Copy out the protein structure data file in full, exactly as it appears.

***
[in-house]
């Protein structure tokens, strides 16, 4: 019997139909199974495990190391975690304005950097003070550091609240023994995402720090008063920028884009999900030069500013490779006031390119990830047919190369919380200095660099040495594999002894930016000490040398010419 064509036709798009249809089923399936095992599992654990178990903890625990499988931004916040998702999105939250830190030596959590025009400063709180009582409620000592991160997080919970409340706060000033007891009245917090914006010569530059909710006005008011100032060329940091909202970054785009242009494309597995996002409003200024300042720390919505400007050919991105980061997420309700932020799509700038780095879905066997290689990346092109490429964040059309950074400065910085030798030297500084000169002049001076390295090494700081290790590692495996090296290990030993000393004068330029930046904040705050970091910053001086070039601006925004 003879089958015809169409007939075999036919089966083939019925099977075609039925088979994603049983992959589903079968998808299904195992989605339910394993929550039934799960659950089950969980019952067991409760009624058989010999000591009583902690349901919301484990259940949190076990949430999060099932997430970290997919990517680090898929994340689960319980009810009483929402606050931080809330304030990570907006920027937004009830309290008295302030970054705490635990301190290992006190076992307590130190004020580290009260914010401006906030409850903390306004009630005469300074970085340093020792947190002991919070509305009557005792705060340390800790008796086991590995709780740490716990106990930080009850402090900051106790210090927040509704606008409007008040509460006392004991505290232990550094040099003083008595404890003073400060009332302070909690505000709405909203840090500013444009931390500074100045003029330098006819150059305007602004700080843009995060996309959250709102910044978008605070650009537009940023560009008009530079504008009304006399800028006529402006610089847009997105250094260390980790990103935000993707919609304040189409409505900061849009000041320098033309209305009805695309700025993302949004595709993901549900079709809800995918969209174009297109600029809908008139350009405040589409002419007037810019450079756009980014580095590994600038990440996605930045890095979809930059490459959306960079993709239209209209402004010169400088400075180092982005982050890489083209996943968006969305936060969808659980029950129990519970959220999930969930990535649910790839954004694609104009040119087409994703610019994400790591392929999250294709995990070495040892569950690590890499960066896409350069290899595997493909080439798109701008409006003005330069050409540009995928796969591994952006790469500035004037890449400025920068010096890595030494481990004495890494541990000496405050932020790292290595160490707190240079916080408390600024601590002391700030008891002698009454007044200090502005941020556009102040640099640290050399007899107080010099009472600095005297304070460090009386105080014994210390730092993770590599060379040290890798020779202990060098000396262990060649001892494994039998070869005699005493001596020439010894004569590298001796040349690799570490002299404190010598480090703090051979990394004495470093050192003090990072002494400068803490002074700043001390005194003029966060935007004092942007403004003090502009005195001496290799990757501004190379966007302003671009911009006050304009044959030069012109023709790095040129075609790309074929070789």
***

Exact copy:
[in-house]
């Protein structure tokens, strides 16, 4: 019997139909199974495990190391975690304005950097003070550091609240023994995402720090008063920028884009999900030069500013490779006031390119990830047919190369919380200095660099040495594999002894930016000490040398010419 064509036709798009249809089923399936095992599992654990178990903890625990499988931004916040998702999105939250830190030596959590025009400063709180009582409620000592991160997080919970409340706060000033007891009245917090914006010569530059909710006005008011100032060329940091909202970054785009242009494309597995996002409003200024300042720390919505400007050919991105980061997420309700932020799509700038780095879905066997290689990346092109490429964040059309950074400065910085030798030297500084000169002049001076390295090494700081290790590692495996090296290990030993000393004068330029930046904040705050970091910053001086070039601006925004 003879089958015809169409007939075999036919089966083939019925099977075609039925088979994603049983992959589903079968998808299904195992989605339910394993929550039934799960659950089950969980019952067991409760009624058989010999000591009583902690349901919301484990259940949190076990949430999060099932997430970290997919990517680090898929994340689960319980009810009483929402606050931080809330304030990570907006920027937004009830309290008295302030970054705490635990301190290992006190076992307590130190004020580290009260914010401006906030409850903390306004009630005469300074970085340093020792947190002991919070509305009557005792705060340390800790008796086991590995709780740490716990106990930080009850402090900051106790210090927040509704606008409007008040509460006392004991505290232990550094040099003083008595404890003073400060009332302070909690505000709405909203840090500013444009931390500074100045003029330098006819150059305007602004700080843009995060996309959250709102910044978008605070650009537009940023560009008009530079504008009304006399800028006529402006610089847009997105250094260390980790990103935000993707919609304040189409409505900061849009000041320098033309209305009805695309700025993302949004595709993901549900079709809800995918969209174009297109600029809908008139350009405040589409002419007037810019450079756009980014580095590994600038990440996605930045890095979809930059490459959306960079993709239209209209402004010169400088400075180092982005982050890489083209996943968006969305936060969808659980029950129990519970959220999930969930990535649910790839954004694609104009040119087409994703610019994400790591392929999250294709995990070495040892569950690590890499960066896409350069290899595997493909080439798109701008409006003005330069050409540009995928796969591994952006790469500035004037890449400025920068010096890595030494481990004495890494541990000496405050932020790292290595160490707190240079916080408390600024601590002391700030008891002698009454007044200090502005941020556009102040640099640290050399007899107080010099009472600095005297304070460090009386105080014994210390730092993770590599060379040290890798020779202990060098000396262990060649001892494994039998070869005699005493001596020439010894004569590298001796040349690799570490002299404190010598480090703090051979990394004495470093050192003090990072002494400068803490002074700043001390005194003029966060935007004092942007403004003090502009005195001496290799990757501004190379966007302003671009911009006050304009044959030069012109023709790095040129075609790309074929070789």